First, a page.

That's still a big number and half of those departments have fewer than 10 officers.

These smaller units face some real challenges.

David Weisburd, executive director of the Center for Evidence-based Crime Policy at George Mason University, said while some do fine work, the quality ranges widely.

"There is little consistency in training or procedures across them," Weisburd said. "There are many departments that simply poorly train and lead their officers."

Turnover is a common complaint. The police chief in Canon City, Colo., wrote in a 2013 article that the combination of rising suburban crime and limited budgets meant "agency personnel are stretched in many cases beyond the breaking point, making retention of quality personnel increasingly challenging."

The biggest urban agencies demand more education for their officers. About 30 percent of the very largest departments require at least a two-year college degree. In the smallest communities, only 10 percent do.

Read the full fact-checks at

The statement

The war on drugs resulted in "a 500 percent increase in incarceration in our country, disproportionately affecting poor and disproportionately affecting minorities."

Cory Booker, in an interview on "Meet the Press"

The ruling

PolitiFact ruling: Mostly True

Booker has his numbers right, looking at incarcerated population growth over the past 40 years. It's hard to conclusively attribute the rapid rise to the war on drugs, but many experts believe that it is a major factor, if not the primary factor. We rate this claim Mostly True.

The statement

"There are approximately 18,000 (police) departments in the United States."

Charles Ramsey, in an interview on "Meet the Press"

The ruling

PolitiFact ruling: Mostly True

If you include every college campus security department, tribal land unit, sheriff office, local police department, state police, and every federal agency, you get to 17,985. In terms of the most common local law enforcement agencies, that is sheriff and local police departments, the number is about 15,400. We rate this claim Mostly True.

PolitiFact: Fact-checking the July 10 Sunday shows 07/10/16 [Last modified: Sunday, July 10, 2016 10:41pm]
Photo reprints | Article reprints

© 2017 Tampa Bay Times


Join the discussion: Click to view comments, add yours

  1. Plant City farmer hopes robot pickers can save strawberry industry from shrinking labor force


    PLANT CITY — If current trends continue, the region's status as a major strawberry producer will depend in large part on what happens in Mexico.

    Strawberry pickers work during the daytime, when fruit is more likely to bruise. Machine pickers can work at night. The owner of Wish Farms in Plant City is developing automated pickers and hopes to see them at work on a widespread basis in five years. [Times file]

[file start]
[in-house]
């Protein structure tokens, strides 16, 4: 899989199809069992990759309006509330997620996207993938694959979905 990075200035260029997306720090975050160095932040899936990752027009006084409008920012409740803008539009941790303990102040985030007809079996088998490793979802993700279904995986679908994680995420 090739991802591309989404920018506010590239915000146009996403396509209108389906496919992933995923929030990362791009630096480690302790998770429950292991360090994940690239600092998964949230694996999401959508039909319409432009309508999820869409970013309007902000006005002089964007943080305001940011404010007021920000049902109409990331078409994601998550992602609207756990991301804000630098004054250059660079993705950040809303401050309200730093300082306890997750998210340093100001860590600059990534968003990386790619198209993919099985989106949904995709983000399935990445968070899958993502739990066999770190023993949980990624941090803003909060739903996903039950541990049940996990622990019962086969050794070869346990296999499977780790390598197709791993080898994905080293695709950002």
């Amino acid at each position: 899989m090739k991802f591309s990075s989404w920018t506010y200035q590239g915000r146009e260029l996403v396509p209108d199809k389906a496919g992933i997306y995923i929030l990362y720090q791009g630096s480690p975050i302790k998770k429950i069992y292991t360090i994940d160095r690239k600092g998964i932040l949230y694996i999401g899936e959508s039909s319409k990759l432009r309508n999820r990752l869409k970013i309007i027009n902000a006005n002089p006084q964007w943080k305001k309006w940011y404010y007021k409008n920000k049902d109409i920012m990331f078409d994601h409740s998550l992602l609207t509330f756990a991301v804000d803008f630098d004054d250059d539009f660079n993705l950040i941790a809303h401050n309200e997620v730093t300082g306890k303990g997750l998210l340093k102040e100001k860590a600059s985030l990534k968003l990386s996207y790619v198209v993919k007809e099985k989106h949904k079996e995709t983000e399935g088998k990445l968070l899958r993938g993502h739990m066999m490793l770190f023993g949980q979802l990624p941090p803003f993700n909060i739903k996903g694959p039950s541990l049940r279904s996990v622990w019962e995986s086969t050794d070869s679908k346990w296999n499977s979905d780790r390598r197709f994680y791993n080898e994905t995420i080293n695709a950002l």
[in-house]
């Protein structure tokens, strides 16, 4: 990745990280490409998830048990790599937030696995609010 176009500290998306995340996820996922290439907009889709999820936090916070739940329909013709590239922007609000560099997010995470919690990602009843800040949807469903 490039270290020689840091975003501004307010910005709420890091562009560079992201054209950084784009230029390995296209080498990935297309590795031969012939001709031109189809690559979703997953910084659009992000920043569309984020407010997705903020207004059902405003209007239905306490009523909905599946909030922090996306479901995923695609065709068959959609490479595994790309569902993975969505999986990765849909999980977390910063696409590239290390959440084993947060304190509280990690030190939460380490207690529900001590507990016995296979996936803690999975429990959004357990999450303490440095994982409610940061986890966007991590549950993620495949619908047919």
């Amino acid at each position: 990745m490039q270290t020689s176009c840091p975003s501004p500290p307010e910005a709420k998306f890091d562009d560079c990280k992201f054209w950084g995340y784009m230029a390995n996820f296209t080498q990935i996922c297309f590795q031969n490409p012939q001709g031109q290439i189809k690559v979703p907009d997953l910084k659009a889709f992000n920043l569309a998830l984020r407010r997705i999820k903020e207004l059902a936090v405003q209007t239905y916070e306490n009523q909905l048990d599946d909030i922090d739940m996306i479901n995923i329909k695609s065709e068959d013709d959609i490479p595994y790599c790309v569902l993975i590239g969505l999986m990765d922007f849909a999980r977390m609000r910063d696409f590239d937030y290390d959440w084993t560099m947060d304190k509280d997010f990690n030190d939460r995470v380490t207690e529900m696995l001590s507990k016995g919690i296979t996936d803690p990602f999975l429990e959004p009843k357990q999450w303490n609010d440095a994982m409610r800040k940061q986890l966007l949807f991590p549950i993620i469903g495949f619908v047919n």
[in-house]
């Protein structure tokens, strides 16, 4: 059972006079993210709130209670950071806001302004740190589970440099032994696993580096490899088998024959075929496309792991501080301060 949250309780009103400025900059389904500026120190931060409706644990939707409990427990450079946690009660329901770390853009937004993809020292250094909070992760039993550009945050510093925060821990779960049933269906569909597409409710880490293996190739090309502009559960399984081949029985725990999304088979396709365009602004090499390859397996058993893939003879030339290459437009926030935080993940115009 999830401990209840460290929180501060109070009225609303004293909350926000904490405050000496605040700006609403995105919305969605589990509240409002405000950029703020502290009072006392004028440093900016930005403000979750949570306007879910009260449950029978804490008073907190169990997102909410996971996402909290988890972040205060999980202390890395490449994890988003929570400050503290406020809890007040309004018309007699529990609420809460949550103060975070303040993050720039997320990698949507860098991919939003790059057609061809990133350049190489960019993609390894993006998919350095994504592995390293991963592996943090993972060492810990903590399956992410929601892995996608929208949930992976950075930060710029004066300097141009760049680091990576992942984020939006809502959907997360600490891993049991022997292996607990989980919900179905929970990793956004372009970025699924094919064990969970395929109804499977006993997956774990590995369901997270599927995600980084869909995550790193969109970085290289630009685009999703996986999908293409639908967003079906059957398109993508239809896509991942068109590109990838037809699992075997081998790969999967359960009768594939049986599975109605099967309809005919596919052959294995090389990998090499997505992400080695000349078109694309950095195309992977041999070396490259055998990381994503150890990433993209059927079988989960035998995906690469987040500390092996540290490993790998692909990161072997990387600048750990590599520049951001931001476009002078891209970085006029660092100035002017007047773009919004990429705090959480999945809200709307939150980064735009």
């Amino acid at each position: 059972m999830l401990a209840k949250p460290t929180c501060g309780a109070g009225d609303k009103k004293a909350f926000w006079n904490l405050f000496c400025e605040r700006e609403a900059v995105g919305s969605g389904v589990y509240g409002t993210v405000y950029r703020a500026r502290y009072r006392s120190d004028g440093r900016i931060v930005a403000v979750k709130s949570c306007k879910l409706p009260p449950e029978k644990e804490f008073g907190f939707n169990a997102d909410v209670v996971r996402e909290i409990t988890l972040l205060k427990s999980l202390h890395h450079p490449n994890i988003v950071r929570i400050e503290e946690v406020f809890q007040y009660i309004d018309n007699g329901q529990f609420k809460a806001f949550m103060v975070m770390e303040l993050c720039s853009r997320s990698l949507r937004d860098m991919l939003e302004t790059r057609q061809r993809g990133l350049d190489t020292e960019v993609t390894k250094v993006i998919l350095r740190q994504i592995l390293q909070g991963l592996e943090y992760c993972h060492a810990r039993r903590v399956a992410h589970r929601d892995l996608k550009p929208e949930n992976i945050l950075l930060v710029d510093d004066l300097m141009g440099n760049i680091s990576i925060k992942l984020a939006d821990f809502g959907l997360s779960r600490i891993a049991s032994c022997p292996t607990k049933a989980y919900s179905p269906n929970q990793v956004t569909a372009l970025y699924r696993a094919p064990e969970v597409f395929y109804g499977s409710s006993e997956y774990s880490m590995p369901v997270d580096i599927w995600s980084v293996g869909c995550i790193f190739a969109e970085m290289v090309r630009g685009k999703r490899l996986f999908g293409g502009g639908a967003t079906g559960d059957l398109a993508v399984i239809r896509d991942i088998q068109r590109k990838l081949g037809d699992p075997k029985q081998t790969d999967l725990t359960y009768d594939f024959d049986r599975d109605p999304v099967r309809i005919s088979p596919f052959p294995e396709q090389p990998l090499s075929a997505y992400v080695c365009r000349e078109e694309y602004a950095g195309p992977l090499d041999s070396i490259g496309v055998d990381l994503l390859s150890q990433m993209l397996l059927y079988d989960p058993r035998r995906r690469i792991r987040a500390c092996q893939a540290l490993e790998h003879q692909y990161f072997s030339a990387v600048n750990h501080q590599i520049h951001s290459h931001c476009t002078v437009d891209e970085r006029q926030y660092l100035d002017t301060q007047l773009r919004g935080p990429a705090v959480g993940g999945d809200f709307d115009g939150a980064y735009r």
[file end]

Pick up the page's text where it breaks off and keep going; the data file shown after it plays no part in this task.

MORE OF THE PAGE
2. Charlie Crist asking local youth for advice on how to stop deadly car theft epidemic

    Public Safety

    ST. PETERSBURG — U.S. Rep. Charlie Crist is meeting with local children Wednesday night to get their thoughts on how to stop the deadly juvenile auto theft epidemic plaguing Pinellas County.

    From left: St. Petersburg Mayor Rick Kriseman, Congressman Charlie Crist, Pinellas Sheriff Bob Gualtieri and St. Petersburg Police Chief Anthony Holloway during a meeting earlier this year to discuss the car theft epidemic among Pinellas youth. [DIRK SHADD   |   Times]
  3. Lightning GM Steve Yzerman sells house for $3 million to new player

    Real Estate

    TAMPA — Tampa Bay Lightning General Manager Steve Yzerman's multi-million Davis Islands home is staying in the Lightning family. Yzerman sold his 6,265-square-foot house Monday to new defenseman Dan Girardi for $3 million.

    The Davis Islands home of Tampa Bay Lightning General Manager Steve Yzerman sold for $3 million Monday to Lightning defenseman Dan Girardi. | [Courtesy of Hi Res Media]
  4. Hernando commissioners propose tax-rate reduction as budget talks continue

    Local Government

    BROOKSVILLE — The typical budget battle between the Hernando County Commission and Sheriff Al Nienhuis has largely been averted this summer, except for a dust-up over how the sheriff has accounted for federal inmate money. But a minor skirmish did break out this week.

    Hernando County Commission Chairman Wayne Dukes has suggested a small rollback in the proposed property tax rate for the 2017-18 fiscal year and proposes that it be equally shared by the county's operations and the sheriff.
  5. Danny Rolling killed five in Gainesville 27 years ago this week


    The following story appeared in the St. Petersburg Times on October 26, 2006, the day after Danny Rolling was put to death. Also included are photos covering the period from the time of the murders to the day of Rolling execution.

    Rolling Executed